The Dolcetto Harvest

My dad, Sergio, displaying a bunch of Dolcetto grapes

We have finished the Dolcetto harvest, and with this we have completed the harvest of the most problematic and delicate grape variety. I am pleased to have succeeded in bringing these grapes to a good level of maturation. In the last two weeks, the Dolcetto grapes became, according to their appearance, ready – with a few bunches even beginning to go past their prime. However, both the chemical analysis and our tasting told us that in spite of appearances, the grapes had not yet reached the apex of maturation. We had to choose to either harvest the grapes immediately, while less mature and healthy, or risk leaving them alone for a few more days to allow them to reach a higher level of sugar concentration. We choose the second option and it paid off: a light storm on Saturday followed by sun on Sunday and Monday facilitated the maturation in its sprint to the finish. The Dolcetto is a somewhat foolish grape. In general it tends to produce sparsely populated bunches of grapes that, at the slightest movement, fall to the ground. The skin is never thin and toned like that of the Nebbiolo, and the wine that it produces requires an enormous amount of attention in the cellar. Normally, due to the difficulties associated with its production, it is a Dolcetto wine that will indicate optimal conditions in a producer’s wine cellar and show that the company operates with great precision in all viticulture matters.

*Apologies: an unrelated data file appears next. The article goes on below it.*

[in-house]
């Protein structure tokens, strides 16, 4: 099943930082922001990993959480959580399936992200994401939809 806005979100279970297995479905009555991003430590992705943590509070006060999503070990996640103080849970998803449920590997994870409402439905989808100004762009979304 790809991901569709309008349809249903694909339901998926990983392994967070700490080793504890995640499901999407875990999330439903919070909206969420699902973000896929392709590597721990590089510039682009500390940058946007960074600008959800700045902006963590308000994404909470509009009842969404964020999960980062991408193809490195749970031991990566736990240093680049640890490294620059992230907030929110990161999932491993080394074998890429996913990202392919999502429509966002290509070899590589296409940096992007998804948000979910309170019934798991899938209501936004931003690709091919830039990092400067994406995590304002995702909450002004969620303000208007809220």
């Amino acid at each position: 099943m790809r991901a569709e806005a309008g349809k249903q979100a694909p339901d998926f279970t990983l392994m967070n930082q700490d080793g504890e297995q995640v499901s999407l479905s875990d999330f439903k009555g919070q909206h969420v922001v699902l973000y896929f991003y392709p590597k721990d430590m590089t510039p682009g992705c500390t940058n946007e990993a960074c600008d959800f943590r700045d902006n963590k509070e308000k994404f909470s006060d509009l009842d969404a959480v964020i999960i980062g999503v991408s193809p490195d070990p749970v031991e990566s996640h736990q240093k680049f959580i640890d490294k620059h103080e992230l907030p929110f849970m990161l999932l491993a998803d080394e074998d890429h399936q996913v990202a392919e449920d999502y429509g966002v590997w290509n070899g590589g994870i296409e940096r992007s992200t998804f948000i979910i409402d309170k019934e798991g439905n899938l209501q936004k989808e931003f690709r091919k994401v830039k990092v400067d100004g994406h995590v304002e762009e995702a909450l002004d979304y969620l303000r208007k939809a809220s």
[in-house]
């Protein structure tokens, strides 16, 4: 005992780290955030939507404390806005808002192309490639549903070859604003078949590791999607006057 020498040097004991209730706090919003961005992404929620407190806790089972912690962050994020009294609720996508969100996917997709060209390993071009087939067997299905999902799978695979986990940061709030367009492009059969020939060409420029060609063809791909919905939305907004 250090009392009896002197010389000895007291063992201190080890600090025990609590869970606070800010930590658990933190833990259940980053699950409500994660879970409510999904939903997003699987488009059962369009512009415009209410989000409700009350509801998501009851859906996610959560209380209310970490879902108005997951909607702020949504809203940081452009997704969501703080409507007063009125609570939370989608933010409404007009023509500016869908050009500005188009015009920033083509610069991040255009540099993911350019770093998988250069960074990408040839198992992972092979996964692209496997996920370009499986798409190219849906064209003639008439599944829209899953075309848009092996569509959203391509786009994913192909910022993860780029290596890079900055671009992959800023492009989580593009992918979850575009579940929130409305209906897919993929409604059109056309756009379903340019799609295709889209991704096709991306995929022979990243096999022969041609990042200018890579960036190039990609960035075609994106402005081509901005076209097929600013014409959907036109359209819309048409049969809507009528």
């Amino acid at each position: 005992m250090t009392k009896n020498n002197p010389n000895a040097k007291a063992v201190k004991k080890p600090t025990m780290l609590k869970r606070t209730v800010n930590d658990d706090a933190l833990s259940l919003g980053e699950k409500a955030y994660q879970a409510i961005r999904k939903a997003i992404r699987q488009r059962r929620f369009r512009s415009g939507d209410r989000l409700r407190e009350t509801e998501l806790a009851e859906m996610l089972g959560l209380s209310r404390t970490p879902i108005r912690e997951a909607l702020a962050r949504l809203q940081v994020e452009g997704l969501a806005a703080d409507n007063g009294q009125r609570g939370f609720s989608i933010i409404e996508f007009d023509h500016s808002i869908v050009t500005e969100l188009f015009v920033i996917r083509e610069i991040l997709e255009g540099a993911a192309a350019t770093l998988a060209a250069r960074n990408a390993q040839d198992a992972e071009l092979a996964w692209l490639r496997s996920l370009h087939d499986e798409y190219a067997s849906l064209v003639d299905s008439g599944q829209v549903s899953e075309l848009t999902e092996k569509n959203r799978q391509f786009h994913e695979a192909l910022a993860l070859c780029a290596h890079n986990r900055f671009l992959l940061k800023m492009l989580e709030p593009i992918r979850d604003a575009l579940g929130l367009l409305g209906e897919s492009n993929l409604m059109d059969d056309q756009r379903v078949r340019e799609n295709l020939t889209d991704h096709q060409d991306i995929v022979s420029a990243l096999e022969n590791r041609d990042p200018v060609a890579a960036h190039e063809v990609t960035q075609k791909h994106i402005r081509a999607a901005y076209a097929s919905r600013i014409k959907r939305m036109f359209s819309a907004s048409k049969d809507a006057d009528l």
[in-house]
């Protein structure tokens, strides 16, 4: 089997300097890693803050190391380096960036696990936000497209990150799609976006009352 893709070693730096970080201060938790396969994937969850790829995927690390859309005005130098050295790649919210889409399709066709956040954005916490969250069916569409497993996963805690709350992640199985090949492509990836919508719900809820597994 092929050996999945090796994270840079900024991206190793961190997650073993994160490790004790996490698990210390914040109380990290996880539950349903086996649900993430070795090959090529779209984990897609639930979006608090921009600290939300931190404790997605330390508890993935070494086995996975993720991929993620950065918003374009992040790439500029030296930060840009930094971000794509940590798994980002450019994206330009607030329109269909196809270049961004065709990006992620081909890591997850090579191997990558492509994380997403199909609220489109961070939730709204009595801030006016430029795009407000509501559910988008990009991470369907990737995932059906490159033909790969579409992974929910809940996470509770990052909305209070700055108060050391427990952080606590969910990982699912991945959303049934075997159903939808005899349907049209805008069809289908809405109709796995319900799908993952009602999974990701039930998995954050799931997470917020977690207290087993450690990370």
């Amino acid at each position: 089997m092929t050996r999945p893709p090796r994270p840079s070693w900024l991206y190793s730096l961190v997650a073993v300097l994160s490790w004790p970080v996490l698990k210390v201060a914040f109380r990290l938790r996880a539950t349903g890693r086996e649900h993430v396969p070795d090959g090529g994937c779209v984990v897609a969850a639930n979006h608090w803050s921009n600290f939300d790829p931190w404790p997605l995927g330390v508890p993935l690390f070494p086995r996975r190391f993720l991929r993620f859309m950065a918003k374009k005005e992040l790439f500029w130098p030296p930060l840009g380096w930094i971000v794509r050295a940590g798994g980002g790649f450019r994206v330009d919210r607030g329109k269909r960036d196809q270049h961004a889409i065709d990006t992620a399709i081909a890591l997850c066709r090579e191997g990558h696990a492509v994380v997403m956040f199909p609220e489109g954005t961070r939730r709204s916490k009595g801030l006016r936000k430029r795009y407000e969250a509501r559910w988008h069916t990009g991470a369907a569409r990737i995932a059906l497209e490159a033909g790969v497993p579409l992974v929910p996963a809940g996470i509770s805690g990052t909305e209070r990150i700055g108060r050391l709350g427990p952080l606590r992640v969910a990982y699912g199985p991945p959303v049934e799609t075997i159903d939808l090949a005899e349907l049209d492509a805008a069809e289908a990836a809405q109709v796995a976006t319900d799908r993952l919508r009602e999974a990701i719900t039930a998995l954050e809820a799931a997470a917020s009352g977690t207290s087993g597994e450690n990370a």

And now, let the fermentation begin!

And now, let the fermentation begin!